The future of Britain’s housebuilding is not looking so green after the latest changes announced by the Tory Government.

The most surprising of which was to scrap the zero carbon homes plan for new homes and the Green Deal Home Improvement Fund for existing homeowners.

And that’s not all! There are a number of other green policies that have been axed.

We take a look at all of the changes and how they will affect house builders.

1. Zero Carbon Homes Policy

The plan was introduced in 2006 and set out plans for all new homes to be zero carbon by 2016. Meaning house builders would be required to use renewable energy where possible in the build process and ensure that the energy used to heat and light the home would be offset by the energy generated on site. This scheme has now been withdrawn by the government which may make the EU target of nearly all new homes to be zero carbon by 2020 less achievable.

2. Green Deal Home Improvement Fund

The aim of the green deal was to help existing homeowners lower their energy bills by installing energy saving measures such as more efficient boilers, minimising draughts and insulating the property. The government’s reasoning for abolishing the fund was because there was relatively low up take from homeowners. However there are no plans to replace the scheme to help reduce carbon emissions of such homes which make up around one third of the UK’s total carbon emissions.

3. Solar Subsidies

Recent changes to solar subsidies will see large solar projects of between 1 and 5MW now having to fund themselves or risk not going ahead. There is also speculation that the “feed-in tariff” which provides support for solar panels on domestic roofs could be scrapped due to the potential overspend on solar schemes that have already been committed to until 2020.

4. Onshore Wind Farms

The government has put a stop to subsidies supporting onshore wind farms saying that such developments need to fund themselves in a bid to save the taxpayer money. This form of renewable energy is one of the most cost effective methods so it would be a shame to see such developments come to a halt due to a lack of interest from investors to keep it moving forward.

5. Opening the door to fracking

Sites of Specific Interest may now be automatically granted permission to allow fracking across England, Wales and Scotland provided the companies can gain approval from planners. This is bad news for environmentalists that have been lobbying against fracking for shale gas.

6. Biomass Fuel

The government are introducing a cap on the level of subsidies for other renewable energy projects such as biomass fuel production because of the current overspend on renewable subsidies for solar energy. This could lead to a reduction in investment across the whole renewable energy sector.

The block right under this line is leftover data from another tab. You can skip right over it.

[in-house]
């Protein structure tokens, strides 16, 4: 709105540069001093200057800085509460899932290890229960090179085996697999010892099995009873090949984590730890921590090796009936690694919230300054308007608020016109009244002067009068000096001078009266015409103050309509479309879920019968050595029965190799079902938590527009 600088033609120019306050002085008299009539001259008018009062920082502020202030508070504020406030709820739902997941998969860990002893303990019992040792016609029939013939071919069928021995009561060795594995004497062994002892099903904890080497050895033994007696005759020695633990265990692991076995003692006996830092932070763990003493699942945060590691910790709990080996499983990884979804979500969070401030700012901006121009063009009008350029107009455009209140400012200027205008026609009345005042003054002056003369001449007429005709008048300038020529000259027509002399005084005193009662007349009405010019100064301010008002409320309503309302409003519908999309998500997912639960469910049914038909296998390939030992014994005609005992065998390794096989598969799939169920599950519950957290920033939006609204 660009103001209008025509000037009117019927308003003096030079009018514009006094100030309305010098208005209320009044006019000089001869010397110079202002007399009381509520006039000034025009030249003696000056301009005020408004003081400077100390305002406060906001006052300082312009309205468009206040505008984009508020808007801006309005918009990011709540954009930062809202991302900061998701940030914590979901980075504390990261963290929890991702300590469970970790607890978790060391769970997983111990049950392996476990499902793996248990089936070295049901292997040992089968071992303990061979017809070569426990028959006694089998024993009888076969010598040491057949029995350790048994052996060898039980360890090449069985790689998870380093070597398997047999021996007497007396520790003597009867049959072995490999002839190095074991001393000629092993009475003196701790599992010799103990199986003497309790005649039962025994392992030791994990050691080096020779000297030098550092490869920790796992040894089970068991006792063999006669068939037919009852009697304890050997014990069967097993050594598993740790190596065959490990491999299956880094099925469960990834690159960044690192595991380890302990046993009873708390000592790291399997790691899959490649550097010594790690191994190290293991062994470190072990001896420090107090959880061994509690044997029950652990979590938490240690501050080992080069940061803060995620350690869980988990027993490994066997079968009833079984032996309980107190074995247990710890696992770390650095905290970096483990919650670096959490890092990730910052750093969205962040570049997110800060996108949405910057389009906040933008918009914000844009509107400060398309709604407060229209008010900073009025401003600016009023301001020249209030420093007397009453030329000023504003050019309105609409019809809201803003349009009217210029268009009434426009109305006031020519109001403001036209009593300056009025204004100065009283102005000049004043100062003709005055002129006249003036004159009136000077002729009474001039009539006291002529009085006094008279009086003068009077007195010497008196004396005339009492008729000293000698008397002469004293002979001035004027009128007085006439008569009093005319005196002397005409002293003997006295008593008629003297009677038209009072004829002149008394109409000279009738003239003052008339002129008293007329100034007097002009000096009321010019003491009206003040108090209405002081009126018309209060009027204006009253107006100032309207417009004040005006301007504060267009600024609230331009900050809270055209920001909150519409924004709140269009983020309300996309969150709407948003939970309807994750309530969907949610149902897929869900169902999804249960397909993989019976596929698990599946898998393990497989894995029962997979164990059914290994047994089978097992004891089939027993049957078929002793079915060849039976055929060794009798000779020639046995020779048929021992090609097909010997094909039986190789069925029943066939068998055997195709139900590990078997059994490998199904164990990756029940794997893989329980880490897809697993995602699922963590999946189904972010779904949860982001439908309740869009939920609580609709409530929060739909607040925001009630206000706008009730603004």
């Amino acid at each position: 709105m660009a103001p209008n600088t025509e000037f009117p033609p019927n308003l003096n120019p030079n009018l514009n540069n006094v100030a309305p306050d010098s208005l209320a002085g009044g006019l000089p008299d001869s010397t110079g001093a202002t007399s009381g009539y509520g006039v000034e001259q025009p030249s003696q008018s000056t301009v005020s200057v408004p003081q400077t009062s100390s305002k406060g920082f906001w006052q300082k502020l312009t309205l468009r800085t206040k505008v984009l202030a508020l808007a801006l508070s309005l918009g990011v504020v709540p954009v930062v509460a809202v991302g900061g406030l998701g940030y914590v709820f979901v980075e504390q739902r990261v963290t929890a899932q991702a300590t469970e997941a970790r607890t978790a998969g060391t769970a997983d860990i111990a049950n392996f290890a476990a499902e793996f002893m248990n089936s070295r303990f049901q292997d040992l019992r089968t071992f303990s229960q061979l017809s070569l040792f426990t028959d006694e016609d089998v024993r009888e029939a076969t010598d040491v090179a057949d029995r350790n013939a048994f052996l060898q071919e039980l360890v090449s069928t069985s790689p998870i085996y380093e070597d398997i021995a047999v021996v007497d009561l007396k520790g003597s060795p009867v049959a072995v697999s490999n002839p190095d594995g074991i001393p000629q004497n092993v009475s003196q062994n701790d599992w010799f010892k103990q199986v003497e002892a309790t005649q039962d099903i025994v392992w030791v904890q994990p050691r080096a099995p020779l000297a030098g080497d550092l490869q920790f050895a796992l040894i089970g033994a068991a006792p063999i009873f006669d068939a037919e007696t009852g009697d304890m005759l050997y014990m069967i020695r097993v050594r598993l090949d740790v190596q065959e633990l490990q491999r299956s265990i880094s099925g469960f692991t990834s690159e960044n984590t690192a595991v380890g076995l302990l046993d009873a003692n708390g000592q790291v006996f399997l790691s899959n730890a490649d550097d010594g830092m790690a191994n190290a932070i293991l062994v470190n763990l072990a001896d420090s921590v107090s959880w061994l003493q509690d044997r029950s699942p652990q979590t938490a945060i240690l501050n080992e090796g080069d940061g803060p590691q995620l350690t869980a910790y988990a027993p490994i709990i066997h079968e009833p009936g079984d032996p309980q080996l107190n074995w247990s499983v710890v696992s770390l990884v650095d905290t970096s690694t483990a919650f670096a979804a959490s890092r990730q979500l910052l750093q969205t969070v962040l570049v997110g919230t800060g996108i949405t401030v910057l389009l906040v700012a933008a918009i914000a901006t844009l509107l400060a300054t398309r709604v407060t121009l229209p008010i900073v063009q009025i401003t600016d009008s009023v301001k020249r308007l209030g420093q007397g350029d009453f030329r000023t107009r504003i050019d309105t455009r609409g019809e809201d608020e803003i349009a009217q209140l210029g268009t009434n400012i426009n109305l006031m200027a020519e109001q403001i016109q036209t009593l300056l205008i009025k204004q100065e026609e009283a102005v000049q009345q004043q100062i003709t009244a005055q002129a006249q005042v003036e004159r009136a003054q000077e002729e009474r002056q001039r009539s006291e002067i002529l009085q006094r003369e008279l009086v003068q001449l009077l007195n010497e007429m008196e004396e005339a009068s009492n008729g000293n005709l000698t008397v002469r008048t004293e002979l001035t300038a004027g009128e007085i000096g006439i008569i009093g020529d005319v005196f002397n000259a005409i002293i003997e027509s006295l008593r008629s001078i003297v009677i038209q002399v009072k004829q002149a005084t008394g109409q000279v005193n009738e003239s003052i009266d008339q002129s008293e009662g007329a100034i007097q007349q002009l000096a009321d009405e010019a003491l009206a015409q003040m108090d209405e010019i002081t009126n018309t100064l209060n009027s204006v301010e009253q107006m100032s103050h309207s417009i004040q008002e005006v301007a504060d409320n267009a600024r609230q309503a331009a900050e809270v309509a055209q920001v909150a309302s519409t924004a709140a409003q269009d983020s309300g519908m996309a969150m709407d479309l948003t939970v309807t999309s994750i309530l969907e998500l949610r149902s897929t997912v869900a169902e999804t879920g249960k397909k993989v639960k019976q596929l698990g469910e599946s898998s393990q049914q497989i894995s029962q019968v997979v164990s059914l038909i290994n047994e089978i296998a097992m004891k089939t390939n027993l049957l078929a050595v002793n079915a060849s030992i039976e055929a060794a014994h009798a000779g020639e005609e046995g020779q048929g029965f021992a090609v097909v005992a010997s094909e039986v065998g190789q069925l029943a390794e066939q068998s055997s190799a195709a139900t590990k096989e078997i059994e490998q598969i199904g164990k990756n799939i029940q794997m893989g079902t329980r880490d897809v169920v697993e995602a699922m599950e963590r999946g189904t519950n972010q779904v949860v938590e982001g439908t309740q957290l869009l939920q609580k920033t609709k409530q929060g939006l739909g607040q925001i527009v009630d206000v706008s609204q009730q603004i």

7. Green Investment Bank

The Green Investment Bank was developed in 2012 to support green projects such as offshore wind farms and energy efficiency initiatives. However the government is now proposing that 70% of the bank be sold off which could affect future investment into renewable energy projects.

8. Green Tax Target

The green tax target was set up under the coalition government to steadily increase the revenue generated through green/environmental taxes to reinvest into renewable energies. The new government have abandoned these targets as a way of reducing the cost of renewable energy being passed onto the consumer. It is estimated this cost could amount to up to £170 per year by 2020 due to the increasing costs of subsidising green energy projects.

9. Green Car Incentives

There will no longer be an incentive to buy a green car from 2017 after the government plans to make the cost of road tax the same for all cars. Previously the purchase of green cars was incentivised by offering cheaper/free road tax due to the lower emissions of the car over standard vehicles. However, without this incentive there is nothing to distinguish between a Toyota Prius and a Lamborghini as the road tax would be £140 per year for both. This means that it will actually cost up to £1,000 more to buy a green car over a 7 year period than it is today.

The underlying message of these changes is that the cost of subsidising renewable energy has been previously underestimated by the government which has led to the withdrawal of the above green deals for consumers and house builders.

As such it is going to become increasingly challenging to meet the target of zero carbon new homes by 2020.

 

By Anna Cross